And this is the weird part. You claim to have desire, but only if it's easy.

                                 

                                And the comparisons to other people's specific mileage/results are dumb. Don't know if you were referencing me as the guy who ran 15 miles a week and "blasted 5:20's" (for the record, I have never "blasted" anything, much less a 5:20...Yes, the first half of last year I averaged just under 15 miles a week, and I ran a couple of 5ks under 20 minutes. Guess what, the first half of this year I averaged 30 miles a week and ran under 18 minutes. And it wasn't a big deal in terms of time commitment (I thought it would be, but I was just making excuses). But I actually wanted to run faster. So I took advice of more experienced runners here, did more (and smarter) and ran faster. I'm sure there's a thousand guys out there who could run 10 miles a week and whoop me week in, week out in a race, but I'm not them. Clearly, you're not them either.

                                 

                                Whatever, if you're a numbers guy or a stats guy, you can figure out the correlation between training and your results. It's maddening to some that you don't just do it already (i.e. put in the work), and maybe that comes across as "hating".

                                 

                                No it wasn't you who was the 15 mile a week guy. I just looked back over some old posts and the guy I am thinking of is:  JDF.

                                Where has he gone? Is he still around. I would say JDF was a big motivator back when I was trying to run 5k in sub 20. I constantly tried to talk him into running more miles and eventually he did and his times just improved dramatically.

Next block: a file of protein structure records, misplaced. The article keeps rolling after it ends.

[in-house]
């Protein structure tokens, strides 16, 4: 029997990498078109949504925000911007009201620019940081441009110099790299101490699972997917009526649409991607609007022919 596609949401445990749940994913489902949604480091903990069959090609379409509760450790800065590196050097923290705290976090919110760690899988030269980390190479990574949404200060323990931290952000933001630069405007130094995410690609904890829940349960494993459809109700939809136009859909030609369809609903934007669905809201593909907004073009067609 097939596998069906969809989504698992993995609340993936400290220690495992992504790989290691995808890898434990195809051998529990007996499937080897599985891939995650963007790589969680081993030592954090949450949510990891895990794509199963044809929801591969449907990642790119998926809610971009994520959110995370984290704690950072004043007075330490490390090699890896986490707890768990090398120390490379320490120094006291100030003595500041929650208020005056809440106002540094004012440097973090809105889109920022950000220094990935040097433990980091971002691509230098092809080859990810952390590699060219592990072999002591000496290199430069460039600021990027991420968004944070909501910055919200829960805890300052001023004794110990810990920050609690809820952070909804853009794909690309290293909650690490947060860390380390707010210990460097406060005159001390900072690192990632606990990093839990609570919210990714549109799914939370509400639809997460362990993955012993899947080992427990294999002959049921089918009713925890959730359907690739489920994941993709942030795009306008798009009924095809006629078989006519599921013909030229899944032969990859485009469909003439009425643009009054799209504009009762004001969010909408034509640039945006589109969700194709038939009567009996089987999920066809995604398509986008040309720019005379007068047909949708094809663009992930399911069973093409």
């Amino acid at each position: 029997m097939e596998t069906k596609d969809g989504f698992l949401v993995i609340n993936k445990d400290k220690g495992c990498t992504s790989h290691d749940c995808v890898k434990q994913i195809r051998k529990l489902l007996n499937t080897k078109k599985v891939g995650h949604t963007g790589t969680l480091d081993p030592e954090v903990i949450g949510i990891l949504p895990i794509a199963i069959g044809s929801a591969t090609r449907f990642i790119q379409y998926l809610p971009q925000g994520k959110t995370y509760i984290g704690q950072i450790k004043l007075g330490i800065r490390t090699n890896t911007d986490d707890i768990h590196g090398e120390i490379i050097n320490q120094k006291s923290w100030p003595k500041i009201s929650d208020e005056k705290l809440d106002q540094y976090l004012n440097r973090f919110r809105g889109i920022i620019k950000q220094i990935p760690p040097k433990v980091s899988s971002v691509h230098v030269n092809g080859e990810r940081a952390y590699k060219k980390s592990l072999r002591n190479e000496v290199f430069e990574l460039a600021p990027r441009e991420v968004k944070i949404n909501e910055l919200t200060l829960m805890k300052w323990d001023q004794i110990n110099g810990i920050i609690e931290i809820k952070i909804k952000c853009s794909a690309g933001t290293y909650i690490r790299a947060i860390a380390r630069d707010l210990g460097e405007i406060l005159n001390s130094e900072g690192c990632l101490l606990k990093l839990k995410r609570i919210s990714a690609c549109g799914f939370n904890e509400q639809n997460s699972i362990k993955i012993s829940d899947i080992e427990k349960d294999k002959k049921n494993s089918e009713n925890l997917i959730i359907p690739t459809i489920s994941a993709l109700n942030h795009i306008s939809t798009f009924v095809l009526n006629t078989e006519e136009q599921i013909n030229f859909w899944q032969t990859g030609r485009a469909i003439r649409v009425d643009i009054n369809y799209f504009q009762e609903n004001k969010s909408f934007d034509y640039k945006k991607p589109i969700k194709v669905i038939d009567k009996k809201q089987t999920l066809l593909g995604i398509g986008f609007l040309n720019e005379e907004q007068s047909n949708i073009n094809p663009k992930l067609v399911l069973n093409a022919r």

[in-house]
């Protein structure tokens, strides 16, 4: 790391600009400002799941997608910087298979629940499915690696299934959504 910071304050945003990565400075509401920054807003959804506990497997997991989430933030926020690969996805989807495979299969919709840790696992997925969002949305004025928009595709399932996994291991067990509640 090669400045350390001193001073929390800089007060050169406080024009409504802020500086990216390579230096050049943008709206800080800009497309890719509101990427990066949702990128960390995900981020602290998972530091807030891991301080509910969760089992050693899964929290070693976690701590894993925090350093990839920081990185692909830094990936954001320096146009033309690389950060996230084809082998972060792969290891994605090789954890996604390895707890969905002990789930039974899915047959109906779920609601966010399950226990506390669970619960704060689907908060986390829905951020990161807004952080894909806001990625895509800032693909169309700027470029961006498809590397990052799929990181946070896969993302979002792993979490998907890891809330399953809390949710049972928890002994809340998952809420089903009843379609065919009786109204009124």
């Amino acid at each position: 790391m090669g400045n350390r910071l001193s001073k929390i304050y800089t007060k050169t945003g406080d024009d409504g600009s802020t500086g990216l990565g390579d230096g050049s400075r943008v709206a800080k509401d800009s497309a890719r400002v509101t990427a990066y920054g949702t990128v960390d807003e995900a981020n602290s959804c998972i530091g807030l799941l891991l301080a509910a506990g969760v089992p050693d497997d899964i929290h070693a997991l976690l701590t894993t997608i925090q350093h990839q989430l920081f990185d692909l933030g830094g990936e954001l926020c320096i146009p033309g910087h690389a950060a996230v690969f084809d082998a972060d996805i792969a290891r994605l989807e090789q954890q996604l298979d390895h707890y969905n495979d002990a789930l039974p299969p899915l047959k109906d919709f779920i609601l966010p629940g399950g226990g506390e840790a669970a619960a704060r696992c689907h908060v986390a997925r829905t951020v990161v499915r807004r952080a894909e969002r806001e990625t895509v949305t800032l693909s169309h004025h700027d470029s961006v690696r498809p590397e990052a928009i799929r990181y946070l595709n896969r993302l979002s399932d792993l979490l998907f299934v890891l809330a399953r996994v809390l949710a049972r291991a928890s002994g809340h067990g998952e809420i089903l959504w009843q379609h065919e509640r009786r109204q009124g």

By the way I don't claim to have desire today. I had desire from 2005 to 2008 when I was trying to break 20 minutes in a 5k. I have a "want" to break 6 minutes in the mile. I wouldn't call it a crazy desire.

                                 

                                When I was running 35 miles a week for a year I could probably run a mile in 5:50.

                                Today with very little training I could probably run a mile in 6:15. That's why I am enjoying this mile phase.

                                25 seconds is a long way off but it seems close because I am used to comparing 5k times.

                                Therefore I am more motivated to continue running.

                                I did mention that my car got hit last week so that stopped some of my running.

                                Yeah lame excuse I just cannot find the will to hit 20 miles per week.... yet.

                                As my times come down I feel stronger and want to do more running so I can smoke sub 6.

                                It will come. Give me some time. You will see.